Sunil Singh was a high school math and physics teacher for 19 years. Before he quit teaching in the classroom in 2013, he had taught everything from basic math for junior students to IB math for honors-level students. He has worked in a socioeconomically challenging environment of an inner-city school in Toronto and at the prestigious International School of Lausanne in Switzerland. His vast experience teaching math in every setting imaginable has helped him become a leader in creative math education in North America. Since 2005, he has given over 50 workshops on kindergarten to grade 12 mathematics at various locations—math conferences, faculties of education, and even the Royal Conservatory of Music in Toronto. In addition to having been a regular contributor to the New York Times “Numberplay” section, Singh works full time as a math consultant for Scolab, a digital math resource company in Montreal, Canada. As well, he travels all over North America as a speaker and promoting Family Math Nights in local communities. He is an integral component of the Global Math Project, and his ambassador designation is helping him communicate the beauty and happiness of mathematics throughout the world. He is the author of Pi of Life: The Hidden Happiness of Mathematics, and his next book, Math Recess, a co-writing endeavor with kindred math spirit, Chris Brownell, will be out in Spring 2019.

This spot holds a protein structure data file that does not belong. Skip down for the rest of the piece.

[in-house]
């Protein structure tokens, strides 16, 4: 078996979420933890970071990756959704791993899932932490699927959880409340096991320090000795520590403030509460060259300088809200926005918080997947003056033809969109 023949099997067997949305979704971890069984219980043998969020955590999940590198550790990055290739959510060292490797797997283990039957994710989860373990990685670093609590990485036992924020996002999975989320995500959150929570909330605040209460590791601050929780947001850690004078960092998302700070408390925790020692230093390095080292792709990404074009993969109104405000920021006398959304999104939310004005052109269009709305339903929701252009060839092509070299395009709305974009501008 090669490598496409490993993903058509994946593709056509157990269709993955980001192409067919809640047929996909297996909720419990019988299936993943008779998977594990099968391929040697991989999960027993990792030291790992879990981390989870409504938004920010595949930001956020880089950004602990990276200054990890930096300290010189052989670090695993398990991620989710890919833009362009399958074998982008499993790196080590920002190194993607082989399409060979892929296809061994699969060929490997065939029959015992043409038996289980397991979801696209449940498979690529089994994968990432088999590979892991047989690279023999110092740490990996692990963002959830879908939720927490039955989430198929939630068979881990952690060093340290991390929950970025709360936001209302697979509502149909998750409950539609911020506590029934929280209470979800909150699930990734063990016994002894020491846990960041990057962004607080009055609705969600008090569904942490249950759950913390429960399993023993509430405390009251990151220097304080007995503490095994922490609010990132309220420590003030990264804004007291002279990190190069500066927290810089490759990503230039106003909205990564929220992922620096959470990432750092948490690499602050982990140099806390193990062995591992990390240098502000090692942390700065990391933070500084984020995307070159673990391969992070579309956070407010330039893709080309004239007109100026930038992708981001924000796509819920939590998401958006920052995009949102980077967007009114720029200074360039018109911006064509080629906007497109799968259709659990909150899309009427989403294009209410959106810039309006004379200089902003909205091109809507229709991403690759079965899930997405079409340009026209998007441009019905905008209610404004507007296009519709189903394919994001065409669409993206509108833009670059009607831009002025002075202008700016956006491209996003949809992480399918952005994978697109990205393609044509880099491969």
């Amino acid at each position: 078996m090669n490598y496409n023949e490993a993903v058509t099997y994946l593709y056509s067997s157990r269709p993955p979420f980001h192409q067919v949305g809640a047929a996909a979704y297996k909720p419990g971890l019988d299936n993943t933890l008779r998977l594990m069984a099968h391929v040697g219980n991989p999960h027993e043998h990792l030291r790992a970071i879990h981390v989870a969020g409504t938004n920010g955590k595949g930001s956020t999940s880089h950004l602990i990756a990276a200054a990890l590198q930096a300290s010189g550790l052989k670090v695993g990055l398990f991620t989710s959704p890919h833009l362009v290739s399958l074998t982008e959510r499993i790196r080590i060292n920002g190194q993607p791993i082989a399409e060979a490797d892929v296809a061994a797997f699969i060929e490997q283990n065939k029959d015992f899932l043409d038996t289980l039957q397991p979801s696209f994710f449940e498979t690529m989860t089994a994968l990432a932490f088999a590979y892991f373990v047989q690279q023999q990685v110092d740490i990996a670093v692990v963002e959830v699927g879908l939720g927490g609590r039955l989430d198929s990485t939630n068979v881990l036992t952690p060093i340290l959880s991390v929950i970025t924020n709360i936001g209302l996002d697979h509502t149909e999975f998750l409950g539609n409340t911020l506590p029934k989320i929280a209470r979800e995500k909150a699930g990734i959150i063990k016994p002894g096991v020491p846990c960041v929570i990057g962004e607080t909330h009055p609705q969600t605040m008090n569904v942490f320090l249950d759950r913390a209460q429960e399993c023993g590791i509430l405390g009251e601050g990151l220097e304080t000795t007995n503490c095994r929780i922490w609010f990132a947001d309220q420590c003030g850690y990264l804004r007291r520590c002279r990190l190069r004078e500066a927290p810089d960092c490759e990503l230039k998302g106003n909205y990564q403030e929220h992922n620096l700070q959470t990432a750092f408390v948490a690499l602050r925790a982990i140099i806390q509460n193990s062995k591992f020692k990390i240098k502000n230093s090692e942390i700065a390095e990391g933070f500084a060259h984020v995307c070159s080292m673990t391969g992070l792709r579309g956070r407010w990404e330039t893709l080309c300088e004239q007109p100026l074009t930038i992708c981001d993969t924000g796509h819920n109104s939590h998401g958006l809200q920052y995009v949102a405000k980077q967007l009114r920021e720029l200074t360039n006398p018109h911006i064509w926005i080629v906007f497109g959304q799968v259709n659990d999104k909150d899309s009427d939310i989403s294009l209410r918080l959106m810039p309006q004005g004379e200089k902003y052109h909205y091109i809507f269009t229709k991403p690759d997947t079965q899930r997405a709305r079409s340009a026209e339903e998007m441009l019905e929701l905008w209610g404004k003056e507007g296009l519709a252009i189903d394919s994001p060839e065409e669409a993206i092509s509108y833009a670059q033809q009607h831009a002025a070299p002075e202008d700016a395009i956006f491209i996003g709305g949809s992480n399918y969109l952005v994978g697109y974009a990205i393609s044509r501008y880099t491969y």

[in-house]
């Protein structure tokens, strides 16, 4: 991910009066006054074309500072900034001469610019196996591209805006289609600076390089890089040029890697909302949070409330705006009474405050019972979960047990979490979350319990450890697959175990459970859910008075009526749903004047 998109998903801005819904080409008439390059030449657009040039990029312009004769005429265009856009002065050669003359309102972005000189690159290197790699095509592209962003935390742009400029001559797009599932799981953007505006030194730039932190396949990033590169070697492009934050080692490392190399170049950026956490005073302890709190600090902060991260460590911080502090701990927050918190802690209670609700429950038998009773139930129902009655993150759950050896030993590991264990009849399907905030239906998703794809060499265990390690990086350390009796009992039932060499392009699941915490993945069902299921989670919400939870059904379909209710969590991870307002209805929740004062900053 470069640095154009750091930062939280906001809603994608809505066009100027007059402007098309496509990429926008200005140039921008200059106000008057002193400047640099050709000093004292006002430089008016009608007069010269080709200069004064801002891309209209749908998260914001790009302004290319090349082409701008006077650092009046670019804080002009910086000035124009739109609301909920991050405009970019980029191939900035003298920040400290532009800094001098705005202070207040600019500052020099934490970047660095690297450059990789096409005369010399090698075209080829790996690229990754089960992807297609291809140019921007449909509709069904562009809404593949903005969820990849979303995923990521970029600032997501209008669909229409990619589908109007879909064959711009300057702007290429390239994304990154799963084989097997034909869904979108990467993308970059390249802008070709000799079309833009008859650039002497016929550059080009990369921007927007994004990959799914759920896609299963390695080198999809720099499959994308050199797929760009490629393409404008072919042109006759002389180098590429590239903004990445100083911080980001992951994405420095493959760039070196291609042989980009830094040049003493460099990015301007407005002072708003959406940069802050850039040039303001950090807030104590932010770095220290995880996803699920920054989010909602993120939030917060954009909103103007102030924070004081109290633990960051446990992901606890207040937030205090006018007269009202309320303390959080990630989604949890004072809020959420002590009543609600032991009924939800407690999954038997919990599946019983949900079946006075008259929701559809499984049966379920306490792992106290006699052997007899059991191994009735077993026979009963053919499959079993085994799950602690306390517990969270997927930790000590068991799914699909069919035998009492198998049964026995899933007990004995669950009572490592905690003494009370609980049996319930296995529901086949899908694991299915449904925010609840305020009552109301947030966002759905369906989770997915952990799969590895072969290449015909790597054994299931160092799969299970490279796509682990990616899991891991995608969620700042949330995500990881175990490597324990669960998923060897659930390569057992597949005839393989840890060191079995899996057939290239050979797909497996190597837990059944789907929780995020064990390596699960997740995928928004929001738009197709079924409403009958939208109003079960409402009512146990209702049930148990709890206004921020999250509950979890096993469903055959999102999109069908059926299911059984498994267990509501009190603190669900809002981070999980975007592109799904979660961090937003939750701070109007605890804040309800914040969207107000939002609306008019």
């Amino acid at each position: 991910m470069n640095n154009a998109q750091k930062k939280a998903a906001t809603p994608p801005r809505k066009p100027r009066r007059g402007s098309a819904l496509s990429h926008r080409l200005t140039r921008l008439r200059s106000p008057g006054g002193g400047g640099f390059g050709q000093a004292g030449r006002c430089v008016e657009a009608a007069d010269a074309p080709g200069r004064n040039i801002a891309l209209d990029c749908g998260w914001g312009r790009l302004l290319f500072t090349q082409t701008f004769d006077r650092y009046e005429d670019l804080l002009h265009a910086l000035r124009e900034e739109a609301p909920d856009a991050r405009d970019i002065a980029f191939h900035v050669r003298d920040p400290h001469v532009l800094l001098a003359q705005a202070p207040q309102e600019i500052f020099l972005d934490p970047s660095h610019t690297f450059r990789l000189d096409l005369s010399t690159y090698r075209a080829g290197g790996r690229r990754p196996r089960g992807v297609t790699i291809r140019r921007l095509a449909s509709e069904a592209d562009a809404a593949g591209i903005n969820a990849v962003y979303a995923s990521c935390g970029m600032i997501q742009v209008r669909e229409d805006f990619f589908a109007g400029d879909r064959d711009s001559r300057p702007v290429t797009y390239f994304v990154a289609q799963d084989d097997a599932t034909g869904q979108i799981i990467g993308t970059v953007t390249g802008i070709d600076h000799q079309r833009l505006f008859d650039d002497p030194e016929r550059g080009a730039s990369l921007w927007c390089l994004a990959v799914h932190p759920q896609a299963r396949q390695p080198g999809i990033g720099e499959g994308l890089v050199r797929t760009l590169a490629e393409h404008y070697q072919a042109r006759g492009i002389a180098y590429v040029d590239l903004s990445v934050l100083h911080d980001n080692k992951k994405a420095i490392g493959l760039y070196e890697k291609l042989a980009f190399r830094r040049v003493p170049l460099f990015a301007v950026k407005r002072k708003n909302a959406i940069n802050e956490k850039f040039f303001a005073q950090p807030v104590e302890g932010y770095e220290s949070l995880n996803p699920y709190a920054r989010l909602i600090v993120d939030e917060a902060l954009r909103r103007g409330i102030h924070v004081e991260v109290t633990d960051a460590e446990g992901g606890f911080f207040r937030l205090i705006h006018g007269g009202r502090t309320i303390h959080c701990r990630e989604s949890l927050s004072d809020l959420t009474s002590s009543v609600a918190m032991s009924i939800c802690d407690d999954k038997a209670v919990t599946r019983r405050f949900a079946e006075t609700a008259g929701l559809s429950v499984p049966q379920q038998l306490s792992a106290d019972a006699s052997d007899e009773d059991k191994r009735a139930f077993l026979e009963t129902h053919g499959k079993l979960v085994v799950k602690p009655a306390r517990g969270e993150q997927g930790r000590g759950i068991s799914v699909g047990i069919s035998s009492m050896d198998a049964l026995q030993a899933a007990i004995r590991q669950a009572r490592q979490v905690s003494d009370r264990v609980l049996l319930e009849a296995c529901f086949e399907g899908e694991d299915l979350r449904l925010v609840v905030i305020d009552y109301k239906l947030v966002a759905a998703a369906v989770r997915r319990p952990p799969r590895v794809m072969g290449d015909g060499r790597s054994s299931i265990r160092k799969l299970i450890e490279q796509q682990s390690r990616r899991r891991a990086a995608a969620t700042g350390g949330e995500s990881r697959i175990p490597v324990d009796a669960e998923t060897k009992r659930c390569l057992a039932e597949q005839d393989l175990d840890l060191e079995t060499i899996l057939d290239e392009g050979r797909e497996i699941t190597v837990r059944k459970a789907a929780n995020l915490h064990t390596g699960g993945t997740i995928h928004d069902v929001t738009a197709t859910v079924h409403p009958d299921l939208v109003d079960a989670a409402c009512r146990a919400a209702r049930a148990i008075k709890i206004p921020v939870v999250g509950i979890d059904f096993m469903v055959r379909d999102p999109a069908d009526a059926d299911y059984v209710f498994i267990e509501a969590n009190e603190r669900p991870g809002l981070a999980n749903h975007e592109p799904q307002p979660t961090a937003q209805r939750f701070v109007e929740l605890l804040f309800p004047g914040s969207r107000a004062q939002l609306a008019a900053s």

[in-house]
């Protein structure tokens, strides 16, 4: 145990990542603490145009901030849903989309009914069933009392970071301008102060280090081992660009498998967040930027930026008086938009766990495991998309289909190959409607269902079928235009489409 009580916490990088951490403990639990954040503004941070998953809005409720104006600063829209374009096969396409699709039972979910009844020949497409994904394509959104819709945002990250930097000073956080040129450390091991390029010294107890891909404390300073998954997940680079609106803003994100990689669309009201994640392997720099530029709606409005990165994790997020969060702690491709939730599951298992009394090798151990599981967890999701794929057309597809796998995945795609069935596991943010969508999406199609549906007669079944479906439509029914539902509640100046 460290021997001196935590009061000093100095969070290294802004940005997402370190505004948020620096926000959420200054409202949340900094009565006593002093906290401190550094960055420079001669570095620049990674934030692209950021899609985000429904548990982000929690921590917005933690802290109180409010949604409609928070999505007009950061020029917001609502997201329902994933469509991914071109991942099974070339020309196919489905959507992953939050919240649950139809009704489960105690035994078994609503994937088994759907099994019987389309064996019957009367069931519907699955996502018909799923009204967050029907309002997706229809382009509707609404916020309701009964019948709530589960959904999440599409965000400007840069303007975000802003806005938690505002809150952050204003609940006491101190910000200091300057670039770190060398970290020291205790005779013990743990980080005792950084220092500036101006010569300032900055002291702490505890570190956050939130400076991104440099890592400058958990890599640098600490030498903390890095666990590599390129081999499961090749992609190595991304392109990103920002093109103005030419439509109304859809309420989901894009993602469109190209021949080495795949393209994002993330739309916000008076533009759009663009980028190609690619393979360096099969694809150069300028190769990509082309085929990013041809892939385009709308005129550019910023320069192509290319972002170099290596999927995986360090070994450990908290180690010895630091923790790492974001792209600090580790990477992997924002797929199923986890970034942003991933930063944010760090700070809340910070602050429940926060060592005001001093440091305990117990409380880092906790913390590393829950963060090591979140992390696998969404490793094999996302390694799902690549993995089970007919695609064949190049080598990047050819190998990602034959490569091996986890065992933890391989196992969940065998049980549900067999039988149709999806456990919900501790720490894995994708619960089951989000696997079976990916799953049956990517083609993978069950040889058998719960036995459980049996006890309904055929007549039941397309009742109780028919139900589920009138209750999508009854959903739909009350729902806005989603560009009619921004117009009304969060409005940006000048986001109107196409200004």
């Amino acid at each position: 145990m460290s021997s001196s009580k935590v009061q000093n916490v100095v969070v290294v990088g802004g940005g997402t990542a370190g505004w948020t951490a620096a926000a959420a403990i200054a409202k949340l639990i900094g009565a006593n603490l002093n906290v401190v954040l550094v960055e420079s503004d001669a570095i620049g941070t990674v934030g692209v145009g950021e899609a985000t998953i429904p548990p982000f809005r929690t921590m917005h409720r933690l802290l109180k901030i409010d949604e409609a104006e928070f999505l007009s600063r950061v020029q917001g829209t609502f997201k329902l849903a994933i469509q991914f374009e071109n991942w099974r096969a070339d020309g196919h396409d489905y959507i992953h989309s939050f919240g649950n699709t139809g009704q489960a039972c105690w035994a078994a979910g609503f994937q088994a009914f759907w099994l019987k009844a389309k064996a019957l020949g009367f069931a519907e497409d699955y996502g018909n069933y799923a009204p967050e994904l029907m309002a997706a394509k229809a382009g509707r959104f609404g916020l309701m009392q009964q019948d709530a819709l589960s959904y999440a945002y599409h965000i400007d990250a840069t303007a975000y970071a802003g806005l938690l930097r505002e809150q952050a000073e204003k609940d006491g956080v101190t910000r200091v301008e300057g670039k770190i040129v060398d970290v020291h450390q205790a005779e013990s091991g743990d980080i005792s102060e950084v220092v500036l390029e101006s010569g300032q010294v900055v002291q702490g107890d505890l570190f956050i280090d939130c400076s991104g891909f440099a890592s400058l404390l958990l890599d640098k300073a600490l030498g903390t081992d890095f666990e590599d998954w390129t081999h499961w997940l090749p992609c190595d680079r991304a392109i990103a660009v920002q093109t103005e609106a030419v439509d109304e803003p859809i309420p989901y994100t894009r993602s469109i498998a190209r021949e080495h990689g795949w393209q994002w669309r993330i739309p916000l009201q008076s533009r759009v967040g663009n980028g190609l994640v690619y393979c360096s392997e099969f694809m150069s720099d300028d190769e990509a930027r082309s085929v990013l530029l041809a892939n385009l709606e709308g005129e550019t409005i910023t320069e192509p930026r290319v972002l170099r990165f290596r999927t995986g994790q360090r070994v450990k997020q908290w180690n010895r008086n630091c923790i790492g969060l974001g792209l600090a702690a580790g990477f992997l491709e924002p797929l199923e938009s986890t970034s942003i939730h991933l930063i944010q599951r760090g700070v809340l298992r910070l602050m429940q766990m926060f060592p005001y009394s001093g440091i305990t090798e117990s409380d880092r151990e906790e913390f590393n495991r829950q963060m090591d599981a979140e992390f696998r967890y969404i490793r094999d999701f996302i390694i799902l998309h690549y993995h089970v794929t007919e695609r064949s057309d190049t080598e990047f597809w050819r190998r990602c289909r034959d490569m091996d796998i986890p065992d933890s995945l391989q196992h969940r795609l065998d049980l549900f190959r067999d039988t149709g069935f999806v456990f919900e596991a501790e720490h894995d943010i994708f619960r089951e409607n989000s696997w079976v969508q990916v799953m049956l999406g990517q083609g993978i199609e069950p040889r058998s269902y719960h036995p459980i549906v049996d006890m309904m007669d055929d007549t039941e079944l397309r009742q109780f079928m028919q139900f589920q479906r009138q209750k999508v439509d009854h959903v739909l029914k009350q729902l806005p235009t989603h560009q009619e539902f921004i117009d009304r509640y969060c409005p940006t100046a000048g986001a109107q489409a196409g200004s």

This podcast is roughly divided into two parts - the first on current issues in mathematics, the second on what change looks like and its implementation.
Sunil and I spoke about a lot that personally resonated with me. One factor I wasn't expecting were Sunil's opinions on a shift to personal finance from Algebra I and other similar shifts in "relevant math." To me, this was a no-brainer - utilize applied math skills instead of our traditional building blocks. However, Sunil noted that not only are these concepts simple - they don't necessarily reform the issues we currently have. His analogy: instead of rearranging the room of a house, implode it. This shifted my thinking on this concept. Math is much more than I give it credit for - and a math curriculum housed (partly) around justice, love, and happiness seems otherworldly. It's hard to comprehend in a culture that's so logistically focused on math - especially in the classroom. However, I believe Sunil's argument is well-stated.
Near the end of the talk, we highlighted one of the most important notions - can real change happen? How can we make a change now? We offered starting points: "find your tribe" on social media or in your building, try new things and be open to innovation, and fight. If you know what's best practice - you know the culture of your school - and you fight for change, but nothing is done even after organizing and preaching best practice? Then perhaps you're at the wrong place. Seek out a school that embraces what's best for children - a place where your voice is heard. They're out there in increasing numbers. Change in education is more than complaining, it's about taking action.
Sunil advised that all math teachers (or educators in general) watch Dan Finkle's "Five Principles of Extraordinary Math Teaching."